Galavision Hammers Out Carriage Deals, Hosts Upfront

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New York -- Galavision did its first-ever upfront
presentation for Madison Avenue here last week, and officials said the Spanish-language
network is negotiating carriage deals with several major MSOs that should close from the
next few weeks to the first quarter next year.

"Galavision is at a pivotal point," general
manager Lucia Ballas-Traynor told media buyers in Manhattan.

She pointed out that the cable network, owned by Univision
Communications Inc., recently won carriage on the basic-programming packages of both
EchoStar Communications Corp. and DirecTV Inc. DirecTV just added Univision, the mainly
broadcast-delivered Spanish-language network, and its sister cable service Galavision to
its "Total Choice" package July 20.

Ballas-Traynor added that Galavision expects to close
affiliation agreements with a number of major MSOs in the coming months, particularly by
the fourth quarter of this year. In total, Galavision now reaches about 15 million cable
homes, and 3.2 million of them are Hispanic households.

The network's direct-broadcast-satellite carriage
alone is roughly 9 million homes, with about 250,000 of them Hispanic households.

Galavision did its upfront here last Monday, an event
Ballas-Traynor called a "mini-upfront." That presentation will be repeated for
advertisers and ad agencies in Miami, Chicago, Dallas, San Antonio, Texas, and Los
Angeles.

In the New York session, she mentioned that EchoStar has
found that the addition of both Galavision and Univision to its lineup last September,
almost a year ago, was prompting some Hispanics to sign up for the DBS service. An
EchoStar spokesman confirmed that

"It is drawing Hispanic viewers to our mainstream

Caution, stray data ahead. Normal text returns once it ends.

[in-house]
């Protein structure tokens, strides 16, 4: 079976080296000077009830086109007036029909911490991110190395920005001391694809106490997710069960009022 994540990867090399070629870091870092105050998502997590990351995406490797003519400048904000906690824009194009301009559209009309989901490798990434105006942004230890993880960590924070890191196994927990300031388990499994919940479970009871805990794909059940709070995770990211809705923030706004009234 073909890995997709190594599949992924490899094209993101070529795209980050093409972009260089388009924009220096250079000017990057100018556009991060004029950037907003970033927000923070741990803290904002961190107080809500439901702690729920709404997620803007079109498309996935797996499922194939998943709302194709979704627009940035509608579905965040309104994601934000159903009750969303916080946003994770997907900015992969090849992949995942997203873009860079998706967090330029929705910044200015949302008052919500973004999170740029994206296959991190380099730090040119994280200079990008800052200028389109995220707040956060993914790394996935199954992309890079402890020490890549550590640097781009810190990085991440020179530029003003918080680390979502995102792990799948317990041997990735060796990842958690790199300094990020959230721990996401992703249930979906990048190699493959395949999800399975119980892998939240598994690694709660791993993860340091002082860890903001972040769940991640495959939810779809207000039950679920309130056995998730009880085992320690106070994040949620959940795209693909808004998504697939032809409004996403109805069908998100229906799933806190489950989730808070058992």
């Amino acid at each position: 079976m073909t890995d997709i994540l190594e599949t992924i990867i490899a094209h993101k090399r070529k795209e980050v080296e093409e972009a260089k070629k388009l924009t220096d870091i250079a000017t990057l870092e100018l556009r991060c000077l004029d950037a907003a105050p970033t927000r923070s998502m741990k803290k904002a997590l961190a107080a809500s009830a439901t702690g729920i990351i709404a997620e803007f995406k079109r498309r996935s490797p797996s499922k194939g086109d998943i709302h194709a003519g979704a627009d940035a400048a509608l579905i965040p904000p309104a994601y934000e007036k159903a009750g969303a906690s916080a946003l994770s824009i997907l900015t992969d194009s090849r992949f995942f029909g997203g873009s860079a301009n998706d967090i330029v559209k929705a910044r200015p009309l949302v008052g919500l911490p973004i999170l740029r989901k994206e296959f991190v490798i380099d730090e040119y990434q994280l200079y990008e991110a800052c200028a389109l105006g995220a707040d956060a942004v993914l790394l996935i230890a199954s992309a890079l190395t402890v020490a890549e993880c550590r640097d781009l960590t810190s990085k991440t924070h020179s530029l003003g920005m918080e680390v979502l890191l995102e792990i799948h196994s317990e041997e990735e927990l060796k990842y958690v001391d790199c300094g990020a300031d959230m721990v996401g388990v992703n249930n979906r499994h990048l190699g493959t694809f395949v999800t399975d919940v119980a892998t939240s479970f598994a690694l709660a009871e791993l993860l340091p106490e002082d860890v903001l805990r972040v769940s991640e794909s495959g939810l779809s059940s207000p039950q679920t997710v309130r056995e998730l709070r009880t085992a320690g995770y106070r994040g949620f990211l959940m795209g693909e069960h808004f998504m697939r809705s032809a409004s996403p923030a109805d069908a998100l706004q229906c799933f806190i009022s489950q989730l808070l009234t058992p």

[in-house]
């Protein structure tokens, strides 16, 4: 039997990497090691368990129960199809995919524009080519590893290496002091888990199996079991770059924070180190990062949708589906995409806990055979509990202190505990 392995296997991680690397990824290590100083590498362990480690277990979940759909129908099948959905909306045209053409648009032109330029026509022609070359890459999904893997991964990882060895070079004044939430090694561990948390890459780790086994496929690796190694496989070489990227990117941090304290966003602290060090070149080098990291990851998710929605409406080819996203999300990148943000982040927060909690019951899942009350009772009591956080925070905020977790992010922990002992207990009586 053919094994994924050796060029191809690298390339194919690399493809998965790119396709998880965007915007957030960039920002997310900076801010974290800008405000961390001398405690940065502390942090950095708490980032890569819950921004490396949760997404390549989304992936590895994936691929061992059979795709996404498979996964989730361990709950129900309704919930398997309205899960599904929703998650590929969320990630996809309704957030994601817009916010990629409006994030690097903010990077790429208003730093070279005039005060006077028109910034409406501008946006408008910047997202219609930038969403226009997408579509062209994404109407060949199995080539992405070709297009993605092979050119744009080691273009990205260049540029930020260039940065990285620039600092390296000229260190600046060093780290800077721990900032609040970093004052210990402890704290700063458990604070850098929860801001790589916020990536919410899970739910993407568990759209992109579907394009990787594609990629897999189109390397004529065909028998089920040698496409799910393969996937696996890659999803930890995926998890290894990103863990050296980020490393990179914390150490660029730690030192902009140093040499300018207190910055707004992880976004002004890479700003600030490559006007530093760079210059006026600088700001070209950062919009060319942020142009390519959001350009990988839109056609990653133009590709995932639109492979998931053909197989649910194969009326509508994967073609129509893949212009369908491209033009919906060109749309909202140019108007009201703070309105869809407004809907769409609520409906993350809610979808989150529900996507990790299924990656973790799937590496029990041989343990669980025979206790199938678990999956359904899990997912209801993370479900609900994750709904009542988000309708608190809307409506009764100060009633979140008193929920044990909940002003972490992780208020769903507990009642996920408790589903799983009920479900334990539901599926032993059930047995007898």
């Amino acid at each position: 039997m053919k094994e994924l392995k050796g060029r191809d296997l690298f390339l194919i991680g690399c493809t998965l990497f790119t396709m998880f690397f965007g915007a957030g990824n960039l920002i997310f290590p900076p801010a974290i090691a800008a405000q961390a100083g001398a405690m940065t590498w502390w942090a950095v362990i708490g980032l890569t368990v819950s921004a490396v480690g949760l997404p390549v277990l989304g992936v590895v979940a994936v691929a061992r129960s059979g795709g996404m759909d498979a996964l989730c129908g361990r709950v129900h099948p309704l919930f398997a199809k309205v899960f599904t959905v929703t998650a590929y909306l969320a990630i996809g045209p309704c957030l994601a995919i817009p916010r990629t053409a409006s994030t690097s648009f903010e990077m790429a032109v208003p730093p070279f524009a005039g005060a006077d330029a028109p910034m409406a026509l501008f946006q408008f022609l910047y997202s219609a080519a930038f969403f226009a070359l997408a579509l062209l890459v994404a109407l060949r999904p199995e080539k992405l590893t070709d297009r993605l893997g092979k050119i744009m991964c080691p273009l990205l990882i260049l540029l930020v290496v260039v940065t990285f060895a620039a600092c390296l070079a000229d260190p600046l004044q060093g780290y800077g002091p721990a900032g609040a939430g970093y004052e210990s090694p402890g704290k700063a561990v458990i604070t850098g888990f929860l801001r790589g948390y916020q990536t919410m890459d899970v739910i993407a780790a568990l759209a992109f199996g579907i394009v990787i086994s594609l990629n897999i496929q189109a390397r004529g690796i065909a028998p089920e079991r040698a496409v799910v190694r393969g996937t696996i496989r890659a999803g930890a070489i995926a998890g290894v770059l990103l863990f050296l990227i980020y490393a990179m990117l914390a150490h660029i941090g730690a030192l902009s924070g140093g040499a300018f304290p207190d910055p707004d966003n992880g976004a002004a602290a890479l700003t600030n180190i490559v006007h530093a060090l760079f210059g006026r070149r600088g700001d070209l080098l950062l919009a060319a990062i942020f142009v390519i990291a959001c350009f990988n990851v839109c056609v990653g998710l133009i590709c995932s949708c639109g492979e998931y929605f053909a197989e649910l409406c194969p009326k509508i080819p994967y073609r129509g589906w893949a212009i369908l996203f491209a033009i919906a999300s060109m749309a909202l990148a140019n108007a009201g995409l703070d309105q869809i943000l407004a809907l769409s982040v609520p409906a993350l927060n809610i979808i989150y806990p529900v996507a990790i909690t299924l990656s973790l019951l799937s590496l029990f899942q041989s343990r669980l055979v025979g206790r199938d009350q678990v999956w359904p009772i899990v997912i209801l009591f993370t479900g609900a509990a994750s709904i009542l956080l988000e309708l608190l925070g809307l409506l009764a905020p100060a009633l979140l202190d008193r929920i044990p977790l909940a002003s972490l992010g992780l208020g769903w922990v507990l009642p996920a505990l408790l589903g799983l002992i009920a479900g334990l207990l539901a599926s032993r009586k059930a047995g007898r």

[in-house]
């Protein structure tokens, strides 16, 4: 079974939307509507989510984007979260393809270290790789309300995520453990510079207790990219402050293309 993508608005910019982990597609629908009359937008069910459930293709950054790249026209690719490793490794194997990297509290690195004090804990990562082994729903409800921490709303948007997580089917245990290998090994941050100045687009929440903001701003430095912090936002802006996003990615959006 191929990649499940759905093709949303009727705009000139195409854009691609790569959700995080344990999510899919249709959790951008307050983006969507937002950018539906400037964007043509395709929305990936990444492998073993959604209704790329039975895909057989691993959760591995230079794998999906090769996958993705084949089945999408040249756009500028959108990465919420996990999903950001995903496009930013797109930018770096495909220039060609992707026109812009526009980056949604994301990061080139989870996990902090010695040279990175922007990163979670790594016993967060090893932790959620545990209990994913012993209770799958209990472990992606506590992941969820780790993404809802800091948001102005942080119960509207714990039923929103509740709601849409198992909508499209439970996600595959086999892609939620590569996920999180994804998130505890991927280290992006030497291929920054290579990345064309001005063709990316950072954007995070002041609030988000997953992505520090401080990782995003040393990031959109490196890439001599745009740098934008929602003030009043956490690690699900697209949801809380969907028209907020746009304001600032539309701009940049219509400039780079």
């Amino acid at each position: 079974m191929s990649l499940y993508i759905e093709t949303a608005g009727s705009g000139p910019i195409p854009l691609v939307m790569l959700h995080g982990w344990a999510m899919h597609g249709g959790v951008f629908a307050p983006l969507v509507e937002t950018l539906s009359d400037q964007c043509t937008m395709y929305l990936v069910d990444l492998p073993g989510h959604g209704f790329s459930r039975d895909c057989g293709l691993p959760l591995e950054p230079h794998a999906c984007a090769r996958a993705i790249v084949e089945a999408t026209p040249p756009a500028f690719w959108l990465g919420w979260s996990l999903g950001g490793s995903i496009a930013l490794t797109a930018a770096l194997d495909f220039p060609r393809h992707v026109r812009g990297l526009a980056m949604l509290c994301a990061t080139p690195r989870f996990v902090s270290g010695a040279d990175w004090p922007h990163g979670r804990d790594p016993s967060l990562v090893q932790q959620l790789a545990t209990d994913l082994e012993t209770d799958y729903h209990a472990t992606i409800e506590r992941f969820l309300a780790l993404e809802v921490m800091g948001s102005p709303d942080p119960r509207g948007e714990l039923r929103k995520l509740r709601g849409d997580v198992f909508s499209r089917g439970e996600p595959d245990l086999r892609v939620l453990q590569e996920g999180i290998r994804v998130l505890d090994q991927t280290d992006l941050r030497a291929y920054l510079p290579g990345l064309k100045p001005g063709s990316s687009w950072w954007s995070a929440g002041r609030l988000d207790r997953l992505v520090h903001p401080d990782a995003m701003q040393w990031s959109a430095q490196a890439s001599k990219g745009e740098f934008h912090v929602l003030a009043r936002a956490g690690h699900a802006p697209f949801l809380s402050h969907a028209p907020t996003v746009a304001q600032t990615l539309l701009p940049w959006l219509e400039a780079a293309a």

package," he said.

In fact, spurred by its success with Galavision and
Univision, EchoStar on Aug. 3 will start offering a new 20-channel tier of
Spanish-language programming, priced at $19.98. Galavision and Univision will remain on
EchoStar's "America's Top 100," or expanded basic, package.

"There is very strong demand for Spanish-language
programming," the EchoStar spokesman said.

Galavision is bumping up its share of original programming,
according to Ballas-Traynor. In January, the network will introduce a live, nightly ESPN SportsCenter-type
show that will probably air from 10 p.m. to 11 p.m. Galavision will be airing 450 hours of
new original shows in the year 2000, she added.

"Our strategy is quite simple: to continuously
fine-tune our programming," Ballas-Traynor said.

Part of that mission is to attract underserved
demographics, such as young bicultural Latinos -- especially men -- who have
assimilated but still have alma latina or "Latin soul," according to
Ballas-Traynor. The idea is to create program blocks that appeal to those viewers without
alienating the more Spanish-dominant viewers who share households with their bicultural
relatives.

Galavision does offer several bilingual shows, such as the
stand-up comedy series Que Loco. The network's strategy has been to
counterprogram against other Hispanic TV programming services, such as Telemundo.

"When they offer novelas, we offer sports,"
Ballas-Traynor told her audience.

Because of its very limited distribution, Galavision at
this point is an "also-ran" compared with Univision and Telemundo, according to
Doug Alligood, senior vice president of special markets for BBDO.

"Galavision's identity is that they are the only
[Spanish-language network] who will experiment with some bilingual programming," he
said.

Galavision is also "growing the Hispanic audience
pie" with its new educational Spanish-language preschool block,
"Galamiguitos," which debuted in June, she said. That audience segment, Hispanic
preschoolers and moms, was also an underserved group, Ballas-Traynor said.

The ratings on the preschool block exceeded expectations,
and it has already attracted advertisers such as Burger King and L'Oreal Kids
Shampoo.

At its upfront, Galavision touted itself as the only
Nielsen Media Research-rated cable network, because both Univision and Telemundo are
mainly distributed via over-the-air TV stations. Galavision this year has been averaging a
0.9 total-day rating, flat compared with last year but up from 1997's 0.7.

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